Trekking tours are extremely flexible and versatile, allowing you to choose the style of hiking, sights you want to see, and intensity of the exercise. Not surprisingly, hiking tours provide an excellent way to improve your fitness – a 130-pound person carrying a 20-pound backpack can burn more than 1,300 calories on a four-hour hike. Trekking improves the condition of your heart, immune system, and bone density while building endurance and strength.… Read more
Thursday, May 19, 2011
The growing popularity of motorcycle or vespa touring is evident when you consider that such tours are now offered in almost every country in the world. But can’t you just ride off on your own without help? Sure, although reasons to work with a travel consultant to find a first rate tour operator are very compelling.
Three major advantages immediately stand out: First, tour operators are experienced in their destinations, know the lay of the land and can lead you to places and roads you might otherwise miss on your own. You’ll see areas other visitors may never discover.
Secondly, by carefully selecting and arranging lodging and dining throughout the tour, riders are freed up from taking valuable vacation time to worry about where they’ll spend the night and where they will find the best meals.
Thirdly, should you choose to travel with others from a tour group, tours give riders the chance to enjoy the company of others, often from around the world.… Read more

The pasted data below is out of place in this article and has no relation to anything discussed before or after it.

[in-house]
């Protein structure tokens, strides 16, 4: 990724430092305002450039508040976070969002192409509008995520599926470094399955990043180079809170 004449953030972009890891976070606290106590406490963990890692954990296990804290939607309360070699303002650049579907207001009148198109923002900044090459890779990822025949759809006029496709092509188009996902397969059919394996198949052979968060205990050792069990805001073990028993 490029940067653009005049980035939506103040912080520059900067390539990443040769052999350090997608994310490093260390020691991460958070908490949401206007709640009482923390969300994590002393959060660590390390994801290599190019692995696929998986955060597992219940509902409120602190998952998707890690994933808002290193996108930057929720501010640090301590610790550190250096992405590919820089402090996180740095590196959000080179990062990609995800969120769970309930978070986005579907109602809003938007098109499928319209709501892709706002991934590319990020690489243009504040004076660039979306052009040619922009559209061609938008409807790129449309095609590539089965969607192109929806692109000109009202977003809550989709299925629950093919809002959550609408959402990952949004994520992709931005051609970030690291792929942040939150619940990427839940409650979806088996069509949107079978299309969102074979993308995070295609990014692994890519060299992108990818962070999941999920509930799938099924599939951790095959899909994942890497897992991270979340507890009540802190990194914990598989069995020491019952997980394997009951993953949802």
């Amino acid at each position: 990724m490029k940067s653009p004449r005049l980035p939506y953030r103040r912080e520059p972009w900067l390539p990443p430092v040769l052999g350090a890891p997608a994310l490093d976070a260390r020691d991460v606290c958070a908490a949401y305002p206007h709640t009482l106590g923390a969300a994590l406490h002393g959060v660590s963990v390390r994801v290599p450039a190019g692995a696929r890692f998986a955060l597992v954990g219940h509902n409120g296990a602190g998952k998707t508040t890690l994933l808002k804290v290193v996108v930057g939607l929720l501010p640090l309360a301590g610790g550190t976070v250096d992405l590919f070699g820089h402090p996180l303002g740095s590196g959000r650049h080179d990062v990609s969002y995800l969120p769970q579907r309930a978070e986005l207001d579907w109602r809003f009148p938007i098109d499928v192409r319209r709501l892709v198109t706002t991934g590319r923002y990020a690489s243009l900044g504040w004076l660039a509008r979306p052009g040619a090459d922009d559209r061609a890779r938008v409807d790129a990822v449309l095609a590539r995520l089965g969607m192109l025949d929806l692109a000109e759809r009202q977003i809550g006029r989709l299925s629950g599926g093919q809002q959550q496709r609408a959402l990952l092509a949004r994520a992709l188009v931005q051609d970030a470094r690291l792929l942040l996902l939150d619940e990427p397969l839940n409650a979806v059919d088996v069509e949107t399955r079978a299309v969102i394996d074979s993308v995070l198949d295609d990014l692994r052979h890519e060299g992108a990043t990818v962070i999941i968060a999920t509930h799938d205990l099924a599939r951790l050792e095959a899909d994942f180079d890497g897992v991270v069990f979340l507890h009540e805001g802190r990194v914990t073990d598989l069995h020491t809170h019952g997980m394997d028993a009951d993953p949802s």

Sunday, June 5, 2011
I know you. You would rather watch the History Channel than American Idol. Old copies of National Geographic are some of your best friends and occupy precious countertop and desk space in your home. You have seen Indiana Jones I and III (but not II) several times. You are not a tourist: you like to immerse yourself in the cultures you visit, to experience a destination from an insider’s point of view. You sometimes wish you had taken that college archeology course when you had the chance.
Sound familiar? If so, it’s time to think about exploring your next destination with a tour focused on either archeology or anthropology. Such cultural exploration tours provide an opportunity to gain real insights into a people and place. Archeology is the study of humanity and its past by gleaning information from the artifacts the culture left behind, whether the trail consists of grand monuments and buildings to garbage and rubble.… Read more